The hard parts, the rules, need connective tissue, judgment.  He (the father) also emphasizes reading between the lines of (US-style) judicial opinions to show what the judges are thinking, as opposed to what they are saying.  Morality and prejudgment are practiced in these gaps.

Now to the point, or rather, to the lines connecting points.  Graph representations convey patterns of connections, visually and viscerally.  One can see large groups of interactions.  So, might wide-availability of visual representations of connections lead to a broader view of legal causation and of the possibilities of rules?  Something more consistent with common sense or engineering?

As an example, might the ability to see the connections among various provisions in documents and among different uses in similar documents — patterns of transacting — get us up from the phrase level analysis that so strongly characterizes US law?

Might it help us to make judgments that are more contextually informed?  Like those in close-knit communities or bayesian networks.

Might I run out of question marks?

P.S. As an aside(?) see the next post, on a difference between French and US judicial opinions.

@Edd, organizer of #Strataconf, shared a link to @felienne’s talk on spreadsheets as “dark matter” in the enterprise. youtu.be/wbiVK6HKHHg

A compelling presentation of the problem of informal data representations of formal relationships.  I recollect a report of a savings and loan that went bust in the 1980’s where the only record of its assets was in a spreadsheet on a floppy.

This brings to mind that “bigdata” is not so much about the quantity of data as its lack of structure.  Sure, unstructured data is not a problem if there very little of it.  A shopping list that doesn’t track the supermarket aisles is manageable.  But voluminous data like a digitized movie is not a big data problem either.  One frame comes after another.

Spreadsheets and Word docs aren’t generated in the volume and speed of website hits, but get messy pretty quickly.  Which ones are relevant? how are they related? what do they mean?  Even a single individual can loose track of their own.  In groups, this is compounded.  Lots of organizations do not even use document management for important documents.  Those that do often have no way to really track the relationships.  In the absence of structure, docs are PigData.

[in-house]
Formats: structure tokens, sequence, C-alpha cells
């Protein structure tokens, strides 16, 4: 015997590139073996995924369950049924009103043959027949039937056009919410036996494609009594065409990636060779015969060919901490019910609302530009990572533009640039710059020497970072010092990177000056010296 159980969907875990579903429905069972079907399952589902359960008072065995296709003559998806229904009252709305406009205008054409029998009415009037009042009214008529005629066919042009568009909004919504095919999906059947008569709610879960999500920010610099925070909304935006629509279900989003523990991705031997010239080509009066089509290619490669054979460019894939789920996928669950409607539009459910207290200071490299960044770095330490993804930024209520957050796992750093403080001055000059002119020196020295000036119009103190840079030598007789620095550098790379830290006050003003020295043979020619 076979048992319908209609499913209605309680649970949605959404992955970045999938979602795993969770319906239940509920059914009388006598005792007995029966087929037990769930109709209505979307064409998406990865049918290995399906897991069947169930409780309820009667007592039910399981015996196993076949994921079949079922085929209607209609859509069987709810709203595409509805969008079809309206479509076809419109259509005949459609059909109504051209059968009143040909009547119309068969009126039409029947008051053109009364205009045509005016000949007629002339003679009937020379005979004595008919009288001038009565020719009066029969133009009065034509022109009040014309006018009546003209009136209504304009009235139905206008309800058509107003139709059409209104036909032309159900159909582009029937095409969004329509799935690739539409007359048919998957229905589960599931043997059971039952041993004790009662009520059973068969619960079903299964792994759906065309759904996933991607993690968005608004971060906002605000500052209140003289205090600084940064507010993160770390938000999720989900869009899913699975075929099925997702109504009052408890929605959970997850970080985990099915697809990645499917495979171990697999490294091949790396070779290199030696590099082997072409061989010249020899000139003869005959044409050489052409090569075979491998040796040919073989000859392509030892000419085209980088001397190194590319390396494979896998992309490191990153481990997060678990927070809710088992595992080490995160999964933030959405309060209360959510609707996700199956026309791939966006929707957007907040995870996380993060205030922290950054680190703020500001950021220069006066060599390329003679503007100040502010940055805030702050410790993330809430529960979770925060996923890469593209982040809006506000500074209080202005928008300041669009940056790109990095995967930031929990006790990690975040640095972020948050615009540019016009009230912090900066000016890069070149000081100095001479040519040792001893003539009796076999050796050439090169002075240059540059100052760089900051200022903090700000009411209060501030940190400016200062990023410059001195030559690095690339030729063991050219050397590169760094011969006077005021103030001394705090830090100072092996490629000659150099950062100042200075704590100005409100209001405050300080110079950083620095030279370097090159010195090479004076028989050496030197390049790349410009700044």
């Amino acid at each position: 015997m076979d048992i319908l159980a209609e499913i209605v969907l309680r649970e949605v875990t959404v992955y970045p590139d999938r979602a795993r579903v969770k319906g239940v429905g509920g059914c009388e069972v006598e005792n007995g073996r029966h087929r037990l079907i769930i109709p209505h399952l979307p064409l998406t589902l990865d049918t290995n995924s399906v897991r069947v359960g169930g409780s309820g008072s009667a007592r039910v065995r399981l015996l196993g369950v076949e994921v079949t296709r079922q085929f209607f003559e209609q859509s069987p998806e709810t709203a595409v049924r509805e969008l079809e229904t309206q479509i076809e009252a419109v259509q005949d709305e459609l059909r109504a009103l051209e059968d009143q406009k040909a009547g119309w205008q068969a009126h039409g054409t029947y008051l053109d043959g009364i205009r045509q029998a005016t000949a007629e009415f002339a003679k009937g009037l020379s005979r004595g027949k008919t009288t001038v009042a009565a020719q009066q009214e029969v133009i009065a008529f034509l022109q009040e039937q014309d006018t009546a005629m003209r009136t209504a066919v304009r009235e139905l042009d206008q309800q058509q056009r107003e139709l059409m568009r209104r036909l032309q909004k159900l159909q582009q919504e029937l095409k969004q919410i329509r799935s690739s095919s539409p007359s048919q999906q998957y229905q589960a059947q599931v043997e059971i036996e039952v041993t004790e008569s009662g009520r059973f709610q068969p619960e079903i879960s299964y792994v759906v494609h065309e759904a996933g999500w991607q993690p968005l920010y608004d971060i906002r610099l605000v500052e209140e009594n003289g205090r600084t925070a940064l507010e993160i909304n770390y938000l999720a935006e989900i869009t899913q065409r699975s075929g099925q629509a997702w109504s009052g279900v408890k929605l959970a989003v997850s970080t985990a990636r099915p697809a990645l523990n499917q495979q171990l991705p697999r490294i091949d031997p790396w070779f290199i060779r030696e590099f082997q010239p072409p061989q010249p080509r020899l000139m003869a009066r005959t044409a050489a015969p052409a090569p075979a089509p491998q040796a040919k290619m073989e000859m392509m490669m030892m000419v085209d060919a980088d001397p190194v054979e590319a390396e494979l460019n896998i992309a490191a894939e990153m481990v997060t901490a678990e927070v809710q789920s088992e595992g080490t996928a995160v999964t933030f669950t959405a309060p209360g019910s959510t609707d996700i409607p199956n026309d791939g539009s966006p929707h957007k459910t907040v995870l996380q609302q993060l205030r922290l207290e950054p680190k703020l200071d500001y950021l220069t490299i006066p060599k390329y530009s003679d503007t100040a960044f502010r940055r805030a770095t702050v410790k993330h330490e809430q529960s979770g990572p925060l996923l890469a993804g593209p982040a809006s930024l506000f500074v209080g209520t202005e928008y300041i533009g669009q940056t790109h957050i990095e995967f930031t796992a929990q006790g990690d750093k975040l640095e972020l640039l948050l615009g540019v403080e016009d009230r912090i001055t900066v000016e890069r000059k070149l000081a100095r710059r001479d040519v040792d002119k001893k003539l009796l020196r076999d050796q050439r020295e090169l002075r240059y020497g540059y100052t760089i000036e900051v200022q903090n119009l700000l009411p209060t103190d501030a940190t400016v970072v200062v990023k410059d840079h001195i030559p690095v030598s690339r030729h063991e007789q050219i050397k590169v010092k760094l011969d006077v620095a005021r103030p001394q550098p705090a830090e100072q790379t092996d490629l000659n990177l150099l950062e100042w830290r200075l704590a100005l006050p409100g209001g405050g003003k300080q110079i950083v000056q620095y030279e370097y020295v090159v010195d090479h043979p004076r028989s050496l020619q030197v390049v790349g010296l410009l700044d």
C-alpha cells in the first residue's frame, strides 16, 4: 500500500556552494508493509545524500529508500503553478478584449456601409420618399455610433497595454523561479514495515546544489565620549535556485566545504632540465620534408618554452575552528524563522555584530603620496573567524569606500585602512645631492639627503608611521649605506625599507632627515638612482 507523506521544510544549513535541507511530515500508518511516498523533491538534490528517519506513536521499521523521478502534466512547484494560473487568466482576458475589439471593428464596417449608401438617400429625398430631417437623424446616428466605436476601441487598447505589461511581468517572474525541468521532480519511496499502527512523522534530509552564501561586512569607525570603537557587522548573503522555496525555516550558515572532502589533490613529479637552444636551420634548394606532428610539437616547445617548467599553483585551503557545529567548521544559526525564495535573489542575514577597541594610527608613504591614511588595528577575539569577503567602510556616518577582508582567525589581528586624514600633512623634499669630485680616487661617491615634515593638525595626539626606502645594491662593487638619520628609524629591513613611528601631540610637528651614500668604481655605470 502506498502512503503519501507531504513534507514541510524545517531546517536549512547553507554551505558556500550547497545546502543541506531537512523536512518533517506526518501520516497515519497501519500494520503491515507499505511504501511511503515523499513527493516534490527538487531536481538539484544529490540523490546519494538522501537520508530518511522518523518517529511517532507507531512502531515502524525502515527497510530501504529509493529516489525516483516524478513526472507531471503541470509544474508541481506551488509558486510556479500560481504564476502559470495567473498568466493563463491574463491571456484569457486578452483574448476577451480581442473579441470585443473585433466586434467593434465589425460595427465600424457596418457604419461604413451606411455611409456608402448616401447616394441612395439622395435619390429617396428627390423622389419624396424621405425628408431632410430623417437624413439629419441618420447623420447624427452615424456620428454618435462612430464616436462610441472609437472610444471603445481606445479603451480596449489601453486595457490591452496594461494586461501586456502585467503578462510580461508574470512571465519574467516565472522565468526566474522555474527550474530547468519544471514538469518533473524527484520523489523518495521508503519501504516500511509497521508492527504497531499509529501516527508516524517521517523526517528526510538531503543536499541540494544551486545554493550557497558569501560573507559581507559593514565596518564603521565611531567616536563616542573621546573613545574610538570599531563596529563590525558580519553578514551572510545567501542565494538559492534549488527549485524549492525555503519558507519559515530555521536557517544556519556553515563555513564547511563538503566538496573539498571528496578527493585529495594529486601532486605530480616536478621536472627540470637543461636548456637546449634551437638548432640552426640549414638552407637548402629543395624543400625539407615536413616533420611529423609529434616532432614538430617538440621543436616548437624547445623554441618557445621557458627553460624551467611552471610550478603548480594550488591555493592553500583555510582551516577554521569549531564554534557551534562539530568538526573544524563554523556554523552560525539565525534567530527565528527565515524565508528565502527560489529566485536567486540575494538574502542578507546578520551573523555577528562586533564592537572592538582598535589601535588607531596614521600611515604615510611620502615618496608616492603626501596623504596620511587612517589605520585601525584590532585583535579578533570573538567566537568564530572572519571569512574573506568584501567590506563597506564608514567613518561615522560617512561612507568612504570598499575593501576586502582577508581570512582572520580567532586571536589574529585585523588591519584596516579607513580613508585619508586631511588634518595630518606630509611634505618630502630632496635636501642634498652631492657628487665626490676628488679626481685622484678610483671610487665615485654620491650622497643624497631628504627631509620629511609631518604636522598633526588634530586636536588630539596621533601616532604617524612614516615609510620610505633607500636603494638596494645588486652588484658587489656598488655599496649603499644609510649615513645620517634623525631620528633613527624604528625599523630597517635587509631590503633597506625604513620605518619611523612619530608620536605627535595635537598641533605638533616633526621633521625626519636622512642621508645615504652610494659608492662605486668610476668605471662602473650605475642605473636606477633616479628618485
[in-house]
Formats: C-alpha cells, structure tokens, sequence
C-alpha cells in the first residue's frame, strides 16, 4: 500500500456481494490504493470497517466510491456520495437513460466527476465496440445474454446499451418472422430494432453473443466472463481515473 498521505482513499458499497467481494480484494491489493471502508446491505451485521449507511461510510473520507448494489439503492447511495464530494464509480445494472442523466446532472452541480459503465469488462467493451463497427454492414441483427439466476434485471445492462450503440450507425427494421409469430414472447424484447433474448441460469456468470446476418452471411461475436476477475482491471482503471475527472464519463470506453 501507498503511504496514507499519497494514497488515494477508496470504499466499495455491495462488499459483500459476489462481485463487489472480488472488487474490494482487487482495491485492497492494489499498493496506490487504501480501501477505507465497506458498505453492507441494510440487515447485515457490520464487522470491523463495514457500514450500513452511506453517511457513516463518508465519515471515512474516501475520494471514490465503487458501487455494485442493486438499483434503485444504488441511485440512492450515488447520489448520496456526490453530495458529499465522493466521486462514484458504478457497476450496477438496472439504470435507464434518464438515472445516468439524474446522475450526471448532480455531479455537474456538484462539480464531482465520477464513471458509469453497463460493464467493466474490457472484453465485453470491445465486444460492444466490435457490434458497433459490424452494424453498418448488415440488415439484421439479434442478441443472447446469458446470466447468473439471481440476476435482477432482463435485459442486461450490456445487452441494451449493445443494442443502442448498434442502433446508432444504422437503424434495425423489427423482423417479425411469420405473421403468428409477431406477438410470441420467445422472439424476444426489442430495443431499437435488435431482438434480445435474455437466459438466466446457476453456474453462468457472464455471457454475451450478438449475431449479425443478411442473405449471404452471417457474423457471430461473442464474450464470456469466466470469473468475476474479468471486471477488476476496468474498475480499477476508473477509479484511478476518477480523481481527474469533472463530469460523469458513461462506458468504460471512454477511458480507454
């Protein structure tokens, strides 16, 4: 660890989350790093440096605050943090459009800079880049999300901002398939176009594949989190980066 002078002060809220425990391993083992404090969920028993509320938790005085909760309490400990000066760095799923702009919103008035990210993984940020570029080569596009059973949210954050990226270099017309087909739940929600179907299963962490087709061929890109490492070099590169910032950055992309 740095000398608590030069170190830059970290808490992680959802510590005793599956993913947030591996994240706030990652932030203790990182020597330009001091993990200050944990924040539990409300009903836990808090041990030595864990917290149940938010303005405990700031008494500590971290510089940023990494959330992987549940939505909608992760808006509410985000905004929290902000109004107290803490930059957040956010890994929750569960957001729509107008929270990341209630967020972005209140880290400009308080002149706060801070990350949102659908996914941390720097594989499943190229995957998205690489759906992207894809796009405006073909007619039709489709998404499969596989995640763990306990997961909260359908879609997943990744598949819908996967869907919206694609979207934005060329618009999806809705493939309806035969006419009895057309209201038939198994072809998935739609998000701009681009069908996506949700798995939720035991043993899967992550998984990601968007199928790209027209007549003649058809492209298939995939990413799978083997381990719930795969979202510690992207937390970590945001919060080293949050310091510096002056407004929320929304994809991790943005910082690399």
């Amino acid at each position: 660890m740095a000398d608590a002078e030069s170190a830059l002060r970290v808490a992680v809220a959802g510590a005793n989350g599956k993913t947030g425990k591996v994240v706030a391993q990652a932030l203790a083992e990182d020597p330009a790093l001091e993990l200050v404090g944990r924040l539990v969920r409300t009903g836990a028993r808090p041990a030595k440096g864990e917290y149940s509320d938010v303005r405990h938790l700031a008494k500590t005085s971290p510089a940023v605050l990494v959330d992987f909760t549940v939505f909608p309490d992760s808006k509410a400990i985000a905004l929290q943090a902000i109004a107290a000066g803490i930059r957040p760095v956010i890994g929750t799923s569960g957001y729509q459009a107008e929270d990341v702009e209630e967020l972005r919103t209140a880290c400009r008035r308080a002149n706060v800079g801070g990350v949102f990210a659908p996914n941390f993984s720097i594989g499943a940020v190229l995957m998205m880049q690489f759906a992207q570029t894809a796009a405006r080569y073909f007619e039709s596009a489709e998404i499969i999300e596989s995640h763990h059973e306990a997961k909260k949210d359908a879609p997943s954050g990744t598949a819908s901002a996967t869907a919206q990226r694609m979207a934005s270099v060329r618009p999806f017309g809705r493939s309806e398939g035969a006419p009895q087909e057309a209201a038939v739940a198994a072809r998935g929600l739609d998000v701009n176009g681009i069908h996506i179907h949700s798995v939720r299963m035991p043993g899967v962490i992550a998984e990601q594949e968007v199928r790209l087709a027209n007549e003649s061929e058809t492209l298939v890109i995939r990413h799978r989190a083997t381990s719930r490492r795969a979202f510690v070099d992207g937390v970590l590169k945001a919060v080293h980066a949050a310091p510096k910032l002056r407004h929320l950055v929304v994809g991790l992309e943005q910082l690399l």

It took me a while to see that doc management is part of BigData.  Felienne’s talk highlights this.

If the pig is on one side of the BigData continuum, order is at the other.

“The majestic equality of the law, which forbids both rich and poor to sleep under the bridges, beg in the streets and steal bread.” Anatole France, in Paris.

Further east and earlier, Leonard Euler, the great mathematician, used the Seven Bridges of Konigsberg as an example of connections.  He proved that a person could not visit each part of of the city while crossing each bridge only once.  Like a person navigating the desks of a bureaucracy imagined by Kafka.

Connecting these ideas, the paperwork of law acts like tolls on the bridges of society. While paperwork is required of all, it is more burdensome to some. It masks inconsistent treatment. The slow-down at the toll booth affects even well-informed travelers.

Euler’s math and its offspring, graph databases, seem a good fit with codified text.

For bridge fans — Konigsberg’s islands resemble those of Paris. But the bridge count in Paris is different, so it is possible to visit all parts of Paris without crossing a bridge more than once. This seems to remain so even if we lawyer the problem by excluding, say, pedestrian or one-way bridges. Anyone see a differentiator that will make the number of bridges odd for three of the land masses? Paris, kilometre 0.

In the old, less connected days, Sun Microsystems communicated the message that connected computers can work together with the phrase, “the network is the computer.”  It does not all need to be on your desk.  It can be here, down the hall, across the world, in all those places at once.

The same is true for legal documents.  We trade, with others, often on behalf of employers or clients, in markets with established expectations.  Legal dealing is collaborative in its very nature.   Since we are sharing documents, we “might as well get good at it.”

The system of “lists” that is the core of the Cmacc data model was observed by @paulcapestany to look like a “graph.”  Graphs don’t mean what I thought, and a bit of investigation shows that Paul is right.  More than right. 

Graphs are a field of mathematics developed by Euler in the 18th Century.  The math has achieve new prominence as organizations try to understand and manage their many relationships, internal and external.  Some “graphs” include Facebook, LinkedIn, and Twitter.

I had long understood Cmacc to be triples.  This has such relationship to that.  Graphs systematize the bidirectional nature of chains of these relationships.  The network of relationships.  If X employs Y and Y’s hair is cut by Z, then Z is the haircutter of the employee of X.  And so on.

There is a fantastic amount of excellent work around graphs.  Cmacc is a way of rendering a document from a graph.  This means that the relationships expressed in graphs can be – more or less – legally self-executing.

For some work on/in graphs, see e.g., opencorporates.com, neo4j.org and @fredtrotter‘s docgraph.